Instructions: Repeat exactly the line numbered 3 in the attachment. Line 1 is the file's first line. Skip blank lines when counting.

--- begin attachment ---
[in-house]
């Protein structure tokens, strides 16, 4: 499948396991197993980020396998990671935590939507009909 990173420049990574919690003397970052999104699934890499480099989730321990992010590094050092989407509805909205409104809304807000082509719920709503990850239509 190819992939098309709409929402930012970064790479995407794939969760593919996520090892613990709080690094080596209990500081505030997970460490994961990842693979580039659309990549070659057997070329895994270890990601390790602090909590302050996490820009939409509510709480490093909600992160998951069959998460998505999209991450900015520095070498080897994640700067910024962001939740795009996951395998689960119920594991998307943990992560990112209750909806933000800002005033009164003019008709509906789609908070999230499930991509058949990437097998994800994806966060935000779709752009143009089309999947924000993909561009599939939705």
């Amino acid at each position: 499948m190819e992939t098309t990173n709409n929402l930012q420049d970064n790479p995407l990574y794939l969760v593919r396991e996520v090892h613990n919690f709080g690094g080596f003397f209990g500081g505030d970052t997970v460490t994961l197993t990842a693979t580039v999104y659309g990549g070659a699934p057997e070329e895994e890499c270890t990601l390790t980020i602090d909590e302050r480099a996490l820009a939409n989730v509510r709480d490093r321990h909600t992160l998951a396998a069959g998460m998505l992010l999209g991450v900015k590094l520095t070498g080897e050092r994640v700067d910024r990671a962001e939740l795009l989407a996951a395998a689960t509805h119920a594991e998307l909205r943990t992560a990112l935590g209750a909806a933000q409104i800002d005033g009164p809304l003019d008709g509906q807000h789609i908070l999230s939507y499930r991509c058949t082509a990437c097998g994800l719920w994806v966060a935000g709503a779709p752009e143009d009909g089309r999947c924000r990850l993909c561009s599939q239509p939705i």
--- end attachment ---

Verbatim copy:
């Amino acid at each position: 499948m190819e992939t098309t990173n709409n929402l930012q420049d970064n790479p995407l990574y794939l969760v593919r396991e996520v090892h613990n919690f709080g690094g080596f003397f209990g500081g505030d970052t997970v460490t994961l197993t990842a693979t580039v999104y659309g990549g070659a699934p057997e070329e895994e890499c270890t990601l390790t980020i602090d909590e302050r480099a996490l820009a939409n989730v509510r709480d490093r321990h909600t992160l998951a396998a069959g998460m998505l992010l999209g991450v900015k590094l520095t070498g080897e050092r994640v700067d910024r990671a962001e939740l795009l989407a996951a395998a689960t509805h119920a594991e998307l909205r943990t992560a990112l935590g209750a909806a933000q409104i800002d005033g009164p809304l003019d008709g509906q807000h789609i908070l999230s939507y499930r991509c058949t082509a990437c097998g994800l719920w994806v966060a935000g709503a779709p752009e143009d009909g089309r999947c924000r990850l993909c561009s599939q239509p939705i």